The Effects of R&D on Regional Invention and Innovation
This paper examines the effects of regional R&D on patenting for Sweden within an accessibility framework. We use two measures of patenting: number of patents granted per capita and a composite of quality-adjusted patents which we regard as an innovation indicator, respectively. Three conclusions emerge. First, we find that the specification where innovations per capita is used as a dependent variable performs much better than with granted patents per capita for capturing relationships with regional R&D. In fact, quantile regressions over the distribution of different patenting and innovation levels per capita show that R&D efforts within regions affect innovations per capita positively, except for the regions with the lowest levels of R&D. The effects on granted patents per capita are less robust and depend inconsistently on the level of R&D. Secondly, accessibility to inter-regional R&D do not affect innovation significantly in our results, which suggests that effects are locally bounded. This implies that studies of the R&D-innovation relationship are plagued by misspecification, since studies tend to show that R&D-effects diffuse to other regions. This is also the case in our study; the inter-regional effects are an important factor for granted patents. Third, the share of university R&D of all regional R&D has no effect on patenting, which suggests that the two types of R&D are substitutes. In view of these results the recommendation must be to use quality-adjusted patents for regional innovation studies rather than patent grants.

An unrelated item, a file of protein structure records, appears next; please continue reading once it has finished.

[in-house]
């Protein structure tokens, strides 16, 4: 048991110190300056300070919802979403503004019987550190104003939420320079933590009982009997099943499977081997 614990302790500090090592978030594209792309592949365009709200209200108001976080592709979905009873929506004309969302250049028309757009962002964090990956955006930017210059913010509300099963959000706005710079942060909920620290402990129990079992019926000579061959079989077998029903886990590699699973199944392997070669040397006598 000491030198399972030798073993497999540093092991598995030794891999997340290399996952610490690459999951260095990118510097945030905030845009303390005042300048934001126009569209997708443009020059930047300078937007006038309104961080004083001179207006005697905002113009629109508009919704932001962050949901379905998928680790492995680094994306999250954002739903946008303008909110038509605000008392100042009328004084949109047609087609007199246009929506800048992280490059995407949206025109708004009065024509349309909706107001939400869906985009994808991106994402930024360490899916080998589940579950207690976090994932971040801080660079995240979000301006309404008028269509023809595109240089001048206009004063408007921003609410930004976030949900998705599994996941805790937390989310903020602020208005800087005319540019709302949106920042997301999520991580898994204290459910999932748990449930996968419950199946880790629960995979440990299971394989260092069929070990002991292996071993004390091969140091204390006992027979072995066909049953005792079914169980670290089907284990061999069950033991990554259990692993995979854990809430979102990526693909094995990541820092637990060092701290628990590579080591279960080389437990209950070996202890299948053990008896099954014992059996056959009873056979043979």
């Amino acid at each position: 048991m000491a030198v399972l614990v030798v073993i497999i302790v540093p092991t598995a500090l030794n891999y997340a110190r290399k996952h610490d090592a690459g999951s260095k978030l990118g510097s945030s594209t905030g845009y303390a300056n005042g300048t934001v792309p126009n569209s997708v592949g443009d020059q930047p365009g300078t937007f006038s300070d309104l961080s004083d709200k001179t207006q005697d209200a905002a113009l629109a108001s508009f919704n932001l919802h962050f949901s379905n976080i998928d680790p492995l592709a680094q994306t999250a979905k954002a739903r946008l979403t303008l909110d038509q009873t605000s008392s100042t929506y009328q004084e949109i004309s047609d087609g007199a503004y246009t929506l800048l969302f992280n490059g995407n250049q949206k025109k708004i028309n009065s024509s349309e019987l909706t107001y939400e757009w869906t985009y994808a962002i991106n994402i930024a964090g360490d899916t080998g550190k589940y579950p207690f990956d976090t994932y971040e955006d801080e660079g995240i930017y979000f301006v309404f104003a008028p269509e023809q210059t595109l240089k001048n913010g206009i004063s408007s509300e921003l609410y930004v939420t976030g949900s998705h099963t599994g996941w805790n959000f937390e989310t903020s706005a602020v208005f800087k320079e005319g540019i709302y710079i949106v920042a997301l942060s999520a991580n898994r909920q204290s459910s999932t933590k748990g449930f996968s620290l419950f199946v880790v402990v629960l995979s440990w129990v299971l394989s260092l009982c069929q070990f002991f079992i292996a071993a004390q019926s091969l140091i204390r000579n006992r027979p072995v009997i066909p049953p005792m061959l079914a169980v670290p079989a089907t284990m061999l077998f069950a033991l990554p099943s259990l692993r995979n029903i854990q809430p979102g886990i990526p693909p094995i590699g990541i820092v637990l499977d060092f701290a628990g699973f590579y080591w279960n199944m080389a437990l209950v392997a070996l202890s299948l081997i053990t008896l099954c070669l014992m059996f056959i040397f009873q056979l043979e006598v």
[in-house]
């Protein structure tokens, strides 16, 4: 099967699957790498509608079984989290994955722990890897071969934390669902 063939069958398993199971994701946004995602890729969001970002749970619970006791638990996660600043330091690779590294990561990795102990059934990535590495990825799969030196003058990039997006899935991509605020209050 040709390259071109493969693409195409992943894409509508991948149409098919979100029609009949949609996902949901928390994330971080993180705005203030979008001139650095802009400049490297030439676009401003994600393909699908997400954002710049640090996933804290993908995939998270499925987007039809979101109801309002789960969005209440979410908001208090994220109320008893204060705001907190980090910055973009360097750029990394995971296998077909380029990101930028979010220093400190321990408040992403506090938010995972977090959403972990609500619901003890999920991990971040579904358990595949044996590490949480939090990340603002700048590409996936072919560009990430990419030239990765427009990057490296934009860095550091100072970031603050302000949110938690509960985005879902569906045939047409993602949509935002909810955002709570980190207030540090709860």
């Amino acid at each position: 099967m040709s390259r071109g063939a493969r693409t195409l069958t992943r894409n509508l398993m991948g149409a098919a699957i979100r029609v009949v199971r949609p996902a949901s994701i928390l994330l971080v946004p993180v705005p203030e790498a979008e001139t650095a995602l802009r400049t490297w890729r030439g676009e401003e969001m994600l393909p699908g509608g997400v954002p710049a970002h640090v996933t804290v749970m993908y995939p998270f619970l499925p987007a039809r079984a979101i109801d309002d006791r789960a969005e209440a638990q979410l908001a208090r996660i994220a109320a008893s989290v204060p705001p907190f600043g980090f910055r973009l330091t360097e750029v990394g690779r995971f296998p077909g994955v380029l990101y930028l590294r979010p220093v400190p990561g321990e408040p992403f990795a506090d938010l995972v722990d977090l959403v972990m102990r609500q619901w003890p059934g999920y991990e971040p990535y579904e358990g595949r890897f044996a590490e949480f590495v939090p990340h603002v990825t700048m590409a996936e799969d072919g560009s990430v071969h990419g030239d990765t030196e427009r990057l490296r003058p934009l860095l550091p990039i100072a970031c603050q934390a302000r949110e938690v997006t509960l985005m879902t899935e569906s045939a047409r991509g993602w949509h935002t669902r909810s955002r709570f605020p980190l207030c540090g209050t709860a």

|Date of creation:||01 Jun 2008|
|Date of revision:|
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